I just got back two days ago from Rio de Janeiro. It was my second time visiting Rio and I had an amazing time. A full trip report will be coming in the future, but let me share you 10 things I learned from my recent trip to Rio de Janeiro Brazil.
1. The Premium Onibus is amazing – I took it last year from Centro Rio de Janeiro to the airport and I highly recommend it. There are many airport routes and pick up spots in Copacabana, Centro, and even in Barra de Tijuca. It’s only 12 reais (~$6 USD) which is the best part and it’s an air conditioned coach bus. It definitely beats taking an expensive taxi!
2. Getting a SIM card in Brazil is very easy – I was able to purchase SIM cards from the following Brazilian cellular vendors, TIM, Claro, Oi, and Vivo. These are the four major wireless carriers in Brazil and I bought each prepaid SIM card from a newspaper vendor in Rio de Janeiro. TIM and Oi seem to be the easiest to activate over the phone and you can even get an English speaker. There is English translation with Claro, but they tell you to visit a Claro store with your passport to activate your prepaid SIM card. Recharging the SIM card is very easy and you can take it to any newspaper kiosk or supermarket to have them reload your prepaid SIM. The best part about getting one of these SIM cards is that it’s only 8-10 reais ($4-5 USD) each and you get a local Brazilian phone number with unlimited free incoming calls. You DO NOT need a Brazilian CPF number to activate TIM, Claro, and Oi. You will however need a passport, local address (can be your hotel), and phone number in order to activate TIM and Oi over the phone. I’ll be experimenting more with Vivo in June when I come back for the World Cup.
3. Kilo restaurants are the best – I absolutely love having a kilo lunch because you can choose whatever you want from the buffet and pay by the kilo. You can have feijoada, all types of seafood, meats, salads, and Brazilian specialties. The best kilo restaurants are in Centro and Zona Sul. I saw many packed Kilo restaurants in Centro near Cinelandia metro station. They’re affordable, but lunch will set you back at least 25 reais ($12.50 USD) with a drink. Food is not cheap in Brazil unless you’re only eating street food.
4. Rain really takes the enjoyment out of Rio – Since Rio de Janeiro is tropical, it can often rain with thunderstorms. On my last unintentional day (due to a flight cancellation) in Rio de Janeiro, it was pouring cats and dogs starting from noon until the late evening. It was cloudy, pouring rain, and humid (mind you that it was still 80F). This is the absolutely worst conditions for visiting Rio de Janeiro as you can’t enjoy the beach and touristy sights.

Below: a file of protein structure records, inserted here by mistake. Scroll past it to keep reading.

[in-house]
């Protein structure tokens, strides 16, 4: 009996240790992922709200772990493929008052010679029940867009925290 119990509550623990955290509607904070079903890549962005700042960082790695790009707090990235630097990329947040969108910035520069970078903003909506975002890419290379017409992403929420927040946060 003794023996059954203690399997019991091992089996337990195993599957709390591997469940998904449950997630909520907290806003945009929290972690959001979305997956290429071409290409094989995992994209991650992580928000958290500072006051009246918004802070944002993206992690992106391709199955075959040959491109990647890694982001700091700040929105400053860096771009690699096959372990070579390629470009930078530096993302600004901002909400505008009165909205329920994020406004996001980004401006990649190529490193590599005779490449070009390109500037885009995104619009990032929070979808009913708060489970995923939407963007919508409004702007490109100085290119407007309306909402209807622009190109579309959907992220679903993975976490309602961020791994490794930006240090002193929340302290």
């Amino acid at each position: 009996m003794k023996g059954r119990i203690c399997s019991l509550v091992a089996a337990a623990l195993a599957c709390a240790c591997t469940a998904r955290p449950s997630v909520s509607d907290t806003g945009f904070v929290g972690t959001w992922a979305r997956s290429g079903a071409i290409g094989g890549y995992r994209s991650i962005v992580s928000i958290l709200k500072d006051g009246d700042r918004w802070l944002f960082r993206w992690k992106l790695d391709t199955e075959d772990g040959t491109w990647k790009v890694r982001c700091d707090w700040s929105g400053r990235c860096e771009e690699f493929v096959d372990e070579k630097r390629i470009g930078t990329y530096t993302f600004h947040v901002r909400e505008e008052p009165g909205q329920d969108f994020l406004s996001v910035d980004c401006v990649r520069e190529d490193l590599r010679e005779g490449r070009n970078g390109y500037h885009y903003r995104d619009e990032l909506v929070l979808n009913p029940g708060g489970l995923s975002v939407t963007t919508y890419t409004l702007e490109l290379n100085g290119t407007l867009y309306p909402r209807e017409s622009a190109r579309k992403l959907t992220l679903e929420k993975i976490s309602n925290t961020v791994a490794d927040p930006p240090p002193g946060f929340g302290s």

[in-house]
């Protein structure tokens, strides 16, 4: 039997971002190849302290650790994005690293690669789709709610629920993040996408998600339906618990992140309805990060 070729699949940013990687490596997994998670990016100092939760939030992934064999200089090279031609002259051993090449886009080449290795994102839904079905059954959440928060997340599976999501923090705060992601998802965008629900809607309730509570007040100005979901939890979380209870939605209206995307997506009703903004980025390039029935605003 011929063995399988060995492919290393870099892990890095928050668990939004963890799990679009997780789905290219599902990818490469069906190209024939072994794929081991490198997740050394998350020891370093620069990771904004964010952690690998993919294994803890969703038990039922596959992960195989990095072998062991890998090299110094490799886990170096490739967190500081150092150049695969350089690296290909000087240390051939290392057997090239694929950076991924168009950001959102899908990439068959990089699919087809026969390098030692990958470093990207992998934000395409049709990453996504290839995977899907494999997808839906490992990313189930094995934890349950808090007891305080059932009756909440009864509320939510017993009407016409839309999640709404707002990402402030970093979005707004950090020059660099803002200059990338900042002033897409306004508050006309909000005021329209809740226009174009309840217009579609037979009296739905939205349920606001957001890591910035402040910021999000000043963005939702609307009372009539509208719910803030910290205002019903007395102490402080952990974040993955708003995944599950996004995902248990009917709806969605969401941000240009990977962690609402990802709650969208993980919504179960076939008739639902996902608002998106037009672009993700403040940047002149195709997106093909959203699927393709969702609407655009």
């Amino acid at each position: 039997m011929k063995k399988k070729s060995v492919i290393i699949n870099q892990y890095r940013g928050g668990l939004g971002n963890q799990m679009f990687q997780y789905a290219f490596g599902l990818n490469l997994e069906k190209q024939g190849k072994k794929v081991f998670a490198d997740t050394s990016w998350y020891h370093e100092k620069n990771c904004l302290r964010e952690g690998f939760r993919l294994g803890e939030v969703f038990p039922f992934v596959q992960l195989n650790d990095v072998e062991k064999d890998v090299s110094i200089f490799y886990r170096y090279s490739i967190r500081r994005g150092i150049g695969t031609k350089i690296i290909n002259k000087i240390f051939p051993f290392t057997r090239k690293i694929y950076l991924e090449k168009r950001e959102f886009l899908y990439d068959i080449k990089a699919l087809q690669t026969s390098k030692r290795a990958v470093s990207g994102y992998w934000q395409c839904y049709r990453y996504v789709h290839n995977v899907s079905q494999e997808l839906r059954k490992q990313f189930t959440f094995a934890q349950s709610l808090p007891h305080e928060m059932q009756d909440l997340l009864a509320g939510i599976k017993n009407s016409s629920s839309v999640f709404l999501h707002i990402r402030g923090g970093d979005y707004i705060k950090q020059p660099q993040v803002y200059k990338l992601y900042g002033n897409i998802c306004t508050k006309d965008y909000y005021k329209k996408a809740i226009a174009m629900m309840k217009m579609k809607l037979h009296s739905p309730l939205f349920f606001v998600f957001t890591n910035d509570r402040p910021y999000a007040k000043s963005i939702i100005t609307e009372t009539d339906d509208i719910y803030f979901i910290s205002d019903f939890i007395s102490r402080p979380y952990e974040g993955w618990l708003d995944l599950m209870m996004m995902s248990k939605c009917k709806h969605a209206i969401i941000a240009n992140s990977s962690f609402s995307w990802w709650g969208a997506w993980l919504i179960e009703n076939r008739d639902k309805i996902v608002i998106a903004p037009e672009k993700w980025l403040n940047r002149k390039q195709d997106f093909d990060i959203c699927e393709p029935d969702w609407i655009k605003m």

5. ATM Scams in GIG airport – Most ATM’s in Rio de Janeiro’s Galeao International Airport have skimmers installed. I personally know of someone who recently got their ATM card skimmed at GIG airport and it was an unfortunate event. I highly advise you to avoid the 2nd floor bank of ATMs since scammers have pretty much hijacked them. The scammers install a skimmer device over the ATM card entry and install hidden camera nearby to see your PIN key movements. There have been reports that hackers have access to the encrypted PIN even if you cover your hand when entering your ATM PIN number. Once they obtain your card number and PIN, they will clone your card and drain your bank account over time.
6. Onibuses are amazing – Most tourists don’t take the onibus because it can be a little bit overwhelming. I take it because I’m used to local transportation and I absolutely loathe taking taxis whenever possible. Onibuses are 3 reais (~$1.50) and they can get you all the way from Centro to Barra de Tijuca (where I stayed). The bus drivers drive really fast and are sometimes ruthless when cutting other people off. Be careful when getting up because it can get quite bumpy. It’s the cheapest form of public transportation and I found it quite reliable and fast.
7. The ferry from Centro to Niteroi is a must do – It costs 4.80 reais (~$2.40 USD) for a one way ferry ride from Centro to Niteroi and vice versa. It reminded me of New York’s Staten Island ferry, but too bad the ride has a cost unlike New York. Niteroi felt like a whole different culture to me and I intend to explore more of it on future trips to Rio de Janeiro.
8. Pao de Acucar (Sugarloaf Mountain) has amazing views of Rio – This is one of the highlights on my trip to Rio de Janeiro. Last year, I didn’t get to take the cable car up to Sugarloaf Mountain, but this time I went. It’s a pricey attraction at 62 reais ($31 USD), but well worth the money. You must go when it’s not cloudy or rainy so you can see the amazing sweeping views of Rio de Janeiro.
9. Everything dies out on the weekends – Saturdays and Sundays are pretty much dead zones in Centro and most of Zona Sul (Copacabana, Ipanema, and Leblon). Many shops close because these two days are rest days for Brazilians. Most restaurants stay open though. The exceptions are large supermarkets and shopping malls which stay open, but have limited hours as opposed to Monday through Friday.
10. Brazilians love their soccer teams – This past Sunday, I was at Maracana Stadium during the Finals game of Flemengo and Vasco. There were security officers, police, police in riot gear, and military police present at and around Maracana Stadium. Vasco fans were out of control and were heckling Flemengo fans before the game. Warning – Don’t wear an opponent’s jersey in the wrong territory because you might be in for a rude awakening.